Later Tues­day, at a White House brief­ing, Trump ap­peared to back away a bit from his Easter time­line, say­ing “we’ll only do it if it’s good” and that per­haps restrictio­ns could be eased in some parts of the coun­try but not oth­ers. He added that he would be guided by rec­om­men­da­tions from the med­i­cal ex­perts on his coro­n­avirus task force, Drs. Deb­o­rah Birx and An­thony Fauci, di­rec­tor of the Na­tional In­sti­tute of Al­lergy and In­fec­tious Diseases.

Fauci had pre­vi­ously said that he and other health ex­perts might need weeks to de­ter­mine whether the coun­try was mak­ing progress. At the brief­ing, he said the key is­sue was fig­ur­ing out “what’s go­ing on in those ar­eas of the coun­try where there isn’t an ob­vi­ous out­break.”

“You can look at a date” for eas­ing restrictio­ns, “but you’ve got to be very flex­i­ble,” Fauci said.

Pub­lic health ex­perts have cau­tioned that speed­ing to­ward loos­en­ing guide­lines would be un­wise.

“We’ve gone through a lot of trou­ble by shut­ting so­ci­ety down,” said David Katz, found­ing di­rec­tor of Yale Univer­sity’s Yale-Grif­fin Preven­tion Re­search Cen­ter. “You don’t want to rush to undo that.”

But Trump is ea­ger to find ways to boost the econ­omy, which has stalled since the coro­n­avirus be­gan spread­ing across the coun­try. The stock mar­ket re­mains wounded de­spite re­bound­ing on Tues­day, and un­em­ploy­ment claims are in­creas­ing as busi­nesses lay off work­ers now that con­sumers are ma­rooned at home.

“It’s been very painful for our coun­try, and very desta­bi­liz­ing for our coun­try,” Trump said. “We’re go­ing back to work much sooner than peo­ple thought. And peo­ple can go back to work and they can also prac­tice good judg­ment,” he said, adding that peo­ple can be safe by wash­ing hands to limit trans­mit­ting the virus.

He warned that eco­nomic prob­lems could cre­ate their own pub­lic health is­sues, say­ing fi­nan­cial dis­tress could lead “thou­sands” to com­mit sui­cide, and liken­ing the coro­n­avirus threat to car crashes. “We didn’t call up the au­to­mo­bile com­pa­nies and say, ‘Stop mak­ing cars; we don’t want any cars any­more,’ ” he said. “We have to get back to work.”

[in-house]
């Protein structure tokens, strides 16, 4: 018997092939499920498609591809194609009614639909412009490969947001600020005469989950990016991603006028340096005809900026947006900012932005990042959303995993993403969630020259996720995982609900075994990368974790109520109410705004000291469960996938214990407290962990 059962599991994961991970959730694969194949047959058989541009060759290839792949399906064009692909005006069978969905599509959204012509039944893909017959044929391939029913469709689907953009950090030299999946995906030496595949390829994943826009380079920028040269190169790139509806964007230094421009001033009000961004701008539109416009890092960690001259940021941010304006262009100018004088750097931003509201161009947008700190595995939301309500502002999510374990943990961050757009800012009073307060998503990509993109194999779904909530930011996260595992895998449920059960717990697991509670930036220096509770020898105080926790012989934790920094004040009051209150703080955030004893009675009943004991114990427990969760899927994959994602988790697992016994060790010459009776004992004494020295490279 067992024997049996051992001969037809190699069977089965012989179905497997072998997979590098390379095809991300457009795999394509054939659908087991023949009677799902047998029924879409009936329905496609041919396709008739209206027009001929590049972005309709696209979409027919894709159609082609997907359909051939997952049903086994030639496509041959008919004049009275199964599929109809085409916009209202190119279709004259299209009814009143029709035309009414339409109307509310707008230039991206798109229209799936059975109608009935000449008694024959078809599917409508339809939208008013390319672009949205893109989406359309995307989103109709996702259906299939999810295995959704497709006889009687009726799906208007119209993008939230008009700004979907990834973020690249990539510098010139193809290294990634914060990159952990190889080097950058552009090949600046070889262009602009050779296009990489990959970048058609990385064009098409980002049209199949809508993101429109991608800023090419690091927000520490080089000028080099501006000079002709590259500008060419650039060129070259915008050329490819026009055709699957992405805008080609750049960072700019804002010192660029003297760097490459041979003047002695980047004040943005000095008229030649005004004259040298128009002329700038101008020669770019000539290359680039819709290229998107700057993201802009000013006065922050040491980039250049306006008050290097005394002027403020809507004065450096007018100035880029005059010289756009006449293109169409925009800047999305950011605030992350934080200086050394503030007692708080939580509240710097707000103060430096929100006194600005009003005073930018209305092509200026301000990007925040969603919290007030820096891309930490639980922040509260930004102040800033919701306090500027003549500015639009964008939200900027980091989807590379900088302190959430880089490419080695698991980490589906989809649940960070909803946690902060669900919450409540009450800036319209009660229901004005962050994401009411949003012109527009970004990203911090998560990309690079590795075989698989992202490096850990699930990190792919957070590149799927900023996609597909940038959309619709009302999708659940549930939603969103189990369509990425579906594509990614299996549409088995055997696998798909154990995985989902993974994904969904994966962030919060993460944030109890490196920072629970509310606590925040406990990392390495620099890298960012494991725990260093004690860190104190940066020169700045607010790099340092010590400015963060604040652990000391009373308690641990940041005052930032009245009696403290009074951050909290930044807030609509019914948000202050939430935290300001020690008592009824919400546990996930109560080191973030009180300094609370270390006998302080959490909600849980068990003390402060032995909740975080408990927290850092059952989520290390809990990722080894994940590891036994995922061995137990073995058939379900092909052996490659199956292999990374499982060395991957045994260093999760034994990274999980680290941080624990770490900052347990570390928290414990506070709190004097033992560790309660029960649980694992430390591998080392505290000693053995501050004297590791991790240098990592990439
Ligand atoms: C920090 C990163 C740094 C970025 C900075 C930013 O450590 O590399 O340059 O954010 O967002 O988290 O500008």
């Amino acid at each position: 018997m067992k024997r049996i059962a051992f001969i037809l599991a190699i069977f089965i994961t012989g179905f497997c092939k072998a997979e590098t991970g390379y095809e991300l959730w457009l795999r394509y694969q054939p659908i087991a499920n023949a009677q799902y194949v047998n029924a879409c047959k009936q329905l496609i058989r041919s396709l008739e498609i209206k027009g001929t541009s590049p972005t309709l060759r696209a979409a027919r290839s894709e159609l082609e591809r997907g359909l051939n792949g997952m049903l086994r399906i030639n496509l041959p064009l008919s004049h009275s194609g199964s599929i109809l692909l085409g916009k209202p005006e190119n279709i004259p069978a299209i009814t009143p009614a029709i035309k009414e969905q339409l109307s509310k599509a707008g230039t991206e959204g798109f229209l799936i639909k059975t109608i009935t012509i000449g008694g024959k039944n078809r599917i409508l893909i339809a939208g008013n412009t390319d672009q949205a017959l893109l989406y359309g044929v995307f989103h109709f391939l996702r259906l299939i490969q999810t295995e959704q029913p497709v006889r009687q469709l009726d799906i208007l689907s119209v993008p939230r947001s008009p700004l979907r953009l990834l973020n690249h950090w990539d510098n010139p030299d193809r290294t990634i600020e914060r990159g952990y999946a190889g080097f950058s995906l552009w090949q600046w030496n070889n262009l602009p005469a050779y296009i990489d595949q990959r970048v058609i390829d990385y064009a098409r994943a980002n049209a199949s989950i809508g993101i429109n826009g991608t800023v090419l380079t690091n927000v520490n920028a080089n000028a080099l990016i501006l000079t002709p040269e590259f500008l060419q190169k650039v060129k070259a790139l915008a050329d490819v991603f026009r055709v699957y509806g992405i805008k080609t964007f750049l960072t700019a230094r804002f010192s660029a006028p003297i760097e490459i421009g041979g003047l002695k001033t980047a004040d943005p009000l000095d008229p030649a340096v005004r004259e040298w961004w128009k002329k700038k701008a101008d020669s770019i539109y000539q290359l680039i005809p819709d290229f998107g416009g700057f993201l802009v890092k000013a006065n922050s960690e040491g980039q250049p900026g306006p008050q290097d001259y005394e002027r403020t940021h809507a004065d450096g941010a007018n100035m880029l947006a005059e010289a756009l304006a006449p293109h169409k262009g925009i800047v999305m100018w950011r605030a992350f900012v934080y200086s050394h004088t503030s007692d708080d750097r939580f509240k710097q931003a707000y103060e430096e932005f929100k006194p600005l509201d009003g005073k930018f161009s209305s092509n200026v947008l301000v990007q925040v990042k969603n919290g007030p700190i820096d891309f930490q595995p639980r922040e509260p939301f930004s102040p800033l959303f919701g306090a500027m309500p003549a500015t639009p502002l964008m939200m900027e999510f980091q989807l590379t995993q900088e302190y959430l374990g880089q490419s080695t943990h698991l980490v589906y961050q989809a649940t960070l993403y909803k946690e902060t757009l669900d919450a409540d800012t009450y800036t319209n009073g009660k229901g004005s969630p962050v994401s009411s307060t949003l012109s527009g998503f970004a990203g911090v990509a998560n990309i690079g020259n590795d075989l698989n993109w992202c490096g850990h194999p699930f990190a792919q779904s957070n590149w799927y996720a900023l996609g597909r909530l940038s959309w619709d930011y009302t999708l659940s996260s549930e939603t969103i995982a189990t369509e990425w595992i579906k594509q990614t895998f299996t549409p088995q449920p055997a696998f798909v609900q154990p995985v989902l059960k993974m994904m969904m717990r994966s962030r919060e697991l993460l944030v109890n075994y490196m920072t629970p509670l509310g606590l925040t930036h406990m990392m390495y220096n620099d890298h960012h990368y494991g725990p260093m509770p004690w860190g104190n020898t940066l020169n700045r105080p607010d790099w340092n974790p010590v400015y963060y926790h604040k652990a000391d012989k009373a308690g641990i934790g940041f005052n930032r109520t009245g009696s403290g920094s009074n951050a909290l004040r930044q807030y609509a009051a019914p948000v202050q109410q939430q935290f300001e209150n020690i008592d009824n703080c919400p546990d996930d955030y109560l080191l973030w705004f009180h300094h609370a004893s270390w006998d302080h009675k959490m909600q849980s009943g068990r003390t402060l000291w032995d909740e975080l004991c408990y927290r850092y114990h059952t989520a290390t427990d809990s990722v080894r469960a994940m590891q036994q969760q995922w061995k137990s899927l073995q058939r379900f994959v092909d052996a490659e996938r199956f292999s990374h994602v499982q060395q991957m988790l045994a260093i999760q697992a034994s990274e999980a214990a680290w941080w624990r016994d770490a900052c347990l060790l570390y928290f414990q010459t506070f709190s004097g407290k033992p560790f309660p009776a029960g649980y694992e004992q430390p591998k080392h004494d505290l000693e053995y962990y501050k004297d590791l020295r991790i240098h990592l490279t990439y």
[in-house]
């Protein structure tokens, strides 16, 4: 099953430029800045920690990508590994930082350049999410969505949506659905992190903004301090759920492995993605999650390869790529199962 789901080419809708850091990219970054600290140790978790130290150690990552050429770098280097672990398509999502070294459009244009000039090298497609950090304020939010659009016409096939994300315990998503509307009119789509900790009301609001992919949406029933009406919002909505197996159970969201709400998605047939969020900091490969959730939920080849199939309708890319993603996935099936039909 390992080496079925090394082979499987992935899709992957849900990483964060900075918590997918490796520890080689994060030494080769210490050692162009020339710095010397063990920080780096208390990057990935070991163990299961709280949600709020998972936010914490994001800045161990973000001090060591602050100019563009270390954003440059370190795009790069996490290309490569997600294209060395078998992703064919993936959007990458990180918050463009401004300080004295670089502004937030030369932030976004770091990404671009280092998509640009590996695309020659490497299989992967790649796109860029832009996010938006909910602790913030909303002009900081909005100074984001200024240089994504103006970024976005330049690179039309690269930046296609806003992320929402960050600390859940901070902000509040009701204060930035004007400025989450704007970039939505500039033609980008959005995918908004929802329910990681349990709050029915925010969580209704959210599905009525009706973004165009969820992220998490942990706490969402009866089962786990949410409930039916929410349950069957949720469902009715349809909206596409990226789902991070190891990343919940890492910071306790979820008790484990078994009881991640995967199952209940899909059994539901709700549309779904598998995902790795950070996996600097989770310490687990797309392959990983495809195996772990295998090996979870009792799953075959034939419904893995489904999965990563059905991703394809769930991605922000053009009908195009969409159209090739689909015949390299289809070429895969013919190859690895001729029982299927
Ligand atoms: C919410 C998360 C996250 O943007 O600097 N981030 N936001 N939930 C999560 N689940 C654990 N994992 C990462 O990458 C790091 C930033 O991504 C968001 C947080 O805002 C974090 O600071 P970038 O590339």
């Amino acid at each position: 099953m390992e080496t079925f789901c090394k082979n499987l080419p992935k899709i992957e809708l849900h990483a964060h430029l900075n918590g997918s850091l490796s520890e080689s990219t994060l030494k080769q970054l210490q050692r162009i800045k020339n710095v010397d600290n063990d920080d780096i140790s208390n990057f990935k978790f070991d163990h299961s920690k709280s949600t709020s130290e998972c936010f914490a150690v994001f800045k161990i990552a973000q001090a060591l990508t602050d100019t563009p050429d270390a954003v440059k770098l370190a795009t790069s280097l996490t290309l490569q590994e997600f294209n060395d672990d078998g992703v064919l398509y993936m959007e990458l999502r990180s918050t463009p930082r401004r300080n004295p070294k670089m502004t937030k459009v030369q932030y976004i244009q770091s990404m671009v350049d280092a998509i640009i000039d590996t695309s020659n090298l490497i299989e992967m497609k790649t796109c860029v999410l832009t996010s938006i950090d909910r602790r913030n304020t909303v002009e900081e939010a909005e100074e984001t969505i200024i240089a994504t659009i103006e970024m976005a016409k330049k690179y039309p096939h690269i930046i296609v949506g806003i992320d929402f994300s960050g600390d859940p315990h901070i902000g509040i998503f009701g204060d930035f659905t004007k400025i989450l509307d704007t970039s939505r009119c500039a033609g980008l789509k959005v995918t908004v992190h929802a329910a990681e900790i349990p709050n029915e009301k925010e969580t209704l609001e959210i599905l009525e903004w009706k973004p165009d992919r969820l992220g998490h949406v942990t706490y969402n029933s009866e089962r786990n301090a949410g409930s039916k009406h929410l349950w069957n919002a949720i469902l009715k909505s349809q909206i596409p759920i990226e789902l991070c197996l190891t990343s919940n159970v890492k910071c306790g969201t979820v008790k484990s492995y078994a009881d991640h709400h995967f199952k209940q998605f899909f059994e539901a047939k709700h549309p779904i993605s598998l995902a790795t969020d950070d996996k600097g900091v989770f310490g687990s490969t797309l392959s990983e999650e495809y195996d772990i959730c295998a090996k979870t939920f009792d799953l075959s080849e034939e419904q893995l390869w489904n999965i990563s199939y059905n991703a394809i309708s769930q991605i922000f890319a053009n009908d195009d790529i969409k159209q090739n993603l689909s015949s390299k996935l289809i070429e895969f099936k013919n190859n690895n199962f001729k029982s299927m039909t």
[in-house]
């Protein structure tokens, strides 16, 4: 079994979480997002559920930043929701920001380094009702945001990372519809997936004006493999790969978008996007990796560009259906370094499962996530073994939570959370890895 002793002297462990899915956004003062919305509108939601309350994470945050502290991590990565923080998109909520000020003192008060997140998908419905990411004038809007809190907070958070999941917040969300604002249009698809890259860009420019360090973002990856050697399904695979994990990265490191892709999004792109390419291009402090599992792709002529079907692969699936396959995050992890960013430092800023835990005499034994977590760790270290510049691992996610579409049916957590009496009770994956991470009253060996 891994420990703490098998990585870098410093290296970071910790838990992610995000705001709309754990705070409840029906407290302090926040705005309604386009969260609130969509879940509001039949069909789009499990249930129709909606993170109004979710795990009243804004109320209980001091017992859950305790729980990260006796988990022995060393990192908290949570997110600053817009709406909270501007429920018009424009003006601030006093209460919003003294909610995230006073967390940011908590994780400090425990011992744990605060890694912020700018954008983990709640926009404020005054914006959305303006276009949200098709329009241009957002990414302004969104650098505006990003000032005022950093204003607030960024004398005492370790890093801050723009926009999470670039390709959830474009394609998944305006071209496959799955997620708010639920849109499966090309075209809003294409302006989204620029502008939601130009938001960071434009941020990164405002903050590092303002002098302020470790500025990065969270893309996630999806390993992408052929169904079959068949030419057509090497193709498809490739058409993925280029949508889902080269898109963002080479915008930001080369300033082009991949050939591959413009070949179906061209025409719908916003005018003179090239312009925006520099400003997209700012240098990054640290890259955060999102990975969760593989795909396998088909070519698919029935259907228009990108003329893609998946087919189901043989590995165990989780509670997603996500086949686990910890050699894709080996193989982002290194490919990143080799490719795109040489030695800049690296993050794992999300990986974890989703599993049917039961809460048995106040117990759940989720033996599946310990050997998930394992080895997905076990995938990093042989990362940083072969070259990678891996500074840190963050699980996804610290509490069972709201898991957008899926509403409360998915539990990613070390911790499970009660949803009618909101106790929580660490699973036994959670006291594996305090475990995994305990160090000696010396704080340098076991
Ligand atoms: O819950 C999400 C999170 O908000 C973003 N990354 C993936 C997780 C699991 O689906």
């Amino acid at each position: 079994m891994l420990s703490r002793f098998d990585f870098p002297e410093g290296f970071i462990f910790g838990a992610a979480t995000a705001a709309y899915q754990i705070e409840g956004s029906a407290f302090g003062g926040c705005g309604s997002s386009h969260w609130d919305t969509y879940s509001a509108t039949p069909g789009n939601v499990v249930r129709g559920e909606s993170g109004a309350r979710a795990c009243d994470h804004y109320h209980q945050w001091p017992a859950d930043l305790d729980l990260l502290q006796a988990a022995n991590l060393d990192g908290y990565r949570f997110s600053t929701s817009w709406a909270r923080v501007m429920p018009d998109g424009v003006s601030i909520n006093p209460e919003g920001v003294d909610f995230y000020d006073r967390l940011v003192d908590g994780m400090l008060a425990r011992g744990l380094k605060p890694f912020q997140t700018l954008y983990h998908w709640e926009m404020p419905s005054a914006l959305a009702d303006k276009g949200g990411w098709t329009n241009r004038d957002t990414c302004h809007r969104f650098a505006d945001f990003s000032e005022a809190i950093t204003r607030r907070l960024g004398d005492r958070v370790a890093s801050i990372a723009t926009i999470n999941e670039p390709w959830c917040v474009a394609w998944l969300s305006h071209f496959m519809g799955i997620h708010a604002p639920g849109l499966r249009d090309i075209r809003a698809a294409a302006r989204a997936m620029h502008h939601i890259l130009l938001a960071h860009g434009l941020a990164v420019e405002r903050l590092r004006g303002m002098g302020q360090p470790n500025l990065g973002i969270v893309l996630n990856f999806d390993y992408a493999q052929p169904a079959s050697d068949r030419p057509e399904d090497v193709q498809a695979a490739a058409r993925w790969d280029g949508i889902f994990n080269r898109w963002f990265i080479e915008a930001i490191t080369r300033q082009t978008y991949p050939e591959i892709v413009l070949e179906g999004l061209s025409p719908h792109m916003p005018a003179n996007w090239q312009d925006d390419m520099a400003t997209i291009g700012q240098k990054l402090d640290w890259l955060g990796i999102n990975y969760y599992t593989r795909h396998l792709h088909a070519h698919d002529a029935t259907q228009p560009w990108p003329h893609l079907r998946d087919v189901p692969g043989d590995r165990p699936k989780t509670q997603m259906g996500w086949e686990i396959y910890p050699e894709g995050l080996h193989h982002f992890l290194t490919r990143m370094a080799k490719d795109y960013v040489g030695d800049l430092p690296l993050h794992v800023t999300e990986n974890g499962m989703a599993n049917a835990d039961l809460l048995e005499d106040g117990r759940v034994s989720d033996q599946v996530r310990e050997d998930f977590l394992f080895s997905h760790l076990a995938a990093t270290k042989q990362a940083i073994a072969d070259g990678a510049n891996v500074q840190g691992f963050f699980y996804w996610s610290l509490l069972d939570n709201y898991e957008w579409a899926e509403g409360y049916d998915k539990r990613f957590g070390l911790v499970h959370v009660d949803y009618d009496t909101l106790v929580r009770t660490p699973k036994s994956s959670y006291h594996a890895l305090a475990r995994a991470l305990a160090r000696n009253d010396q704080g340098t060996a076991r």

Those com­par­isons lack com­pa­ra­ble scale. The Great Re­ces­sion af­ter the fi­nan­cial cri­sis of 2008 led to an es­ti­mated 12,940 sui­cides across North Amer­ica and Europe, ac­cord­ing to a study pub­lished in the Bri­tish Jour­nal of Psy­chi­a­try, and car ac­ci­dents caused about 36,000 deaths in 2018, the lat­est year that fed­eral sta­tis­tics are avail­able.

But Trump has been hear­ing from many con­ser­va­tive com­men­ta­tors and politi­cians who say the restrictio­ns are ex­ces­sive.

“There cer­tainly are risks with re­open­ing the econ­omy,” said Steve Moore, a for­mer eco­nomic ad­vi­sor to Trump’s 2016 cam­paign who re­mains in touch with the White House. “That’s in­dis­putable. The real ques­tion is, what are the risks of not re­open­ing the econ­omy?”

Some went a step fur­ther, sug­gest­ing grand­par­ents may be willing to take more risks to help the coun­try.

“No one reached out to me and said, ‘As a se­nior ci­ti­zen, are you willing to take a chance on your sur­vival in ex­change for keep­ing the Amer­ica that all Amer­ica loves for your chil­dren and grand­chil­dren?’ ” Texas Lt. Gov. Dan Patrick, a Repub­li­can, told Fox News on Mon­day. “And if that’s the ex­change, I’m all in.”

Cuomo and oth­ers say those ar­gu­ments amount to sac­ri­fic­ing the most vul­ner­a­ble for the sake of those who are al­ready bet­ter off. “We’re not go­ing to put a dol­lar fig­ure on hu­man life,” Cuomo said.

Katz, the Yale ex­pert, is sen­si­tive to con­cerns that eco­nomic prob­lems could cre­ate new is­sues. “There is more than one way for lives to be lost or ru­ined,” he said.

For now, the coun­try lacks enough data to make clear rec­om­men­da­tions about whether peo­ple can go back to work. Most im­por­tant, he said, re­searchers need to know more about how the dis­ease af­fects young peo­ple. “Are we at greater risk across the age spec­trum?” he said. “Sadly, it’s a pos­si­bil­ity. We need to know if it’s a re­al­ity.”

If young peo­ple are in­deed less vul­ner­a­ble, as in­di­cated by ex­pe­ri­ences with the coro­n­avirus in other coun­tries, there could be a way to ease back into nor­mal life by fo­cus­ing health­care re­sources on the el­derly, Katz said. As more data can be an­a­lyzed, pol­i­cy­mak­ers can make smarter choices, he said.

“We can an­swer that ques­tion in as lit­tle as two or three weeks,” he said.

Doug Mills Pool Photo

PRES­I­DENT TRUMP said Tues­day on Fox News that Easter would be a “beau­ti­ful time” to have “packed churches” — prompt­ing warn­ings from health ex­perts and gov­er­nors of both par­ties. He later backed off some­what, say­ing he would be guided by his task force.